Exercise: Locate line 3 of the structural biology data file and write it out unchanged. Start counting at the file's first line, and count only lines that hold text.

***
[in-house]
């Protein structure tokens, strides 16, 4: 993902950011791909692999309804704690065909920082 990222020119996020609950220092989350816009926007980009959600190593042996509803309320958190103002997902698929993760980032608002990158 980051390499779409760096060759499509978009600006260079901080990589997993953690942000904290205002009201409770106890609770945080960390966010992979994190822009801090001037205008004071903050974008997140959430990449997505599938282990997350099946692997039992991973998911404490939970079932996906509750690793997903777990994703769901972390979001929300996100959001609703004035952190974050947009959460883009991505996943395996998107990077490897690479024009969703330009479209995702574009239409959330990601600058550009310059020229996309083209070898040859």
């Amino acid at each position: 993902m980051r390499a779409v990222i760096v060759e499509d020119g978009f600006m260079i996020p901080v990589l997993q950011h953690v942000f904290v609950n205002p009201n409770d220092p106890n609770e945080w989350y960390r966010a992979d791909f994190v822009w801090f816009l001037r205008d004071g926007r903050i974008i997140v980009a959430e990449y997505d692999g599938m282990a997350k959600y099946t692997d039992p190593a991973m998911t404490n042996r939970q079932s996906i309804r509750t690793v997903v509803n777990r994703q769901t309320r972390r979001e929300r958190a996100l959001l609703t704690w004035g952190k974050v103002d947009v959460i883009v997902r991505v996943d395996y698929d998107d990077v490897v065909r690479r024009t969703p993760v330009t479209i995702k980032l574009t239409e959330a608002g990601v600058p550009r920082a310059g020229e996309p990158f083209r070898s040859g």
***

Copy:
């Amino acid at each position: 993902m980051r390499a779409v990222i760096v060759e499509d020119g978009f600006m260079i996020p901080v990589l997993q950011h953690v942000f904290v609950n205002p009201n409770d220092p106890n609770e945080w989350y960390r966010a992979d791909f994190v822009w801090f816009l001037r205008d004071g926007r903050i974008i997140v980009a959430e990449y997505d692999g599938m282990a997350k959600y099946t692997d039992p190593a991973m998911t404490n042996r939970q079932s996906i309804r509750t690793v997903v509803n777990r994703q769901t309320r972390r979001e929300r958190a996100l959001l609703t704690w004035g952190k974050v103002d947009v959460i883009v997902r991505v996943d395996y698929d998107d990077v490897v065909r690479r024009t969703p993760v330009t479209i995702k980032l574009t239409e959330a608002g990601v600058p550009r920082a310059g020229e996309p990158f083209r070898s040859g």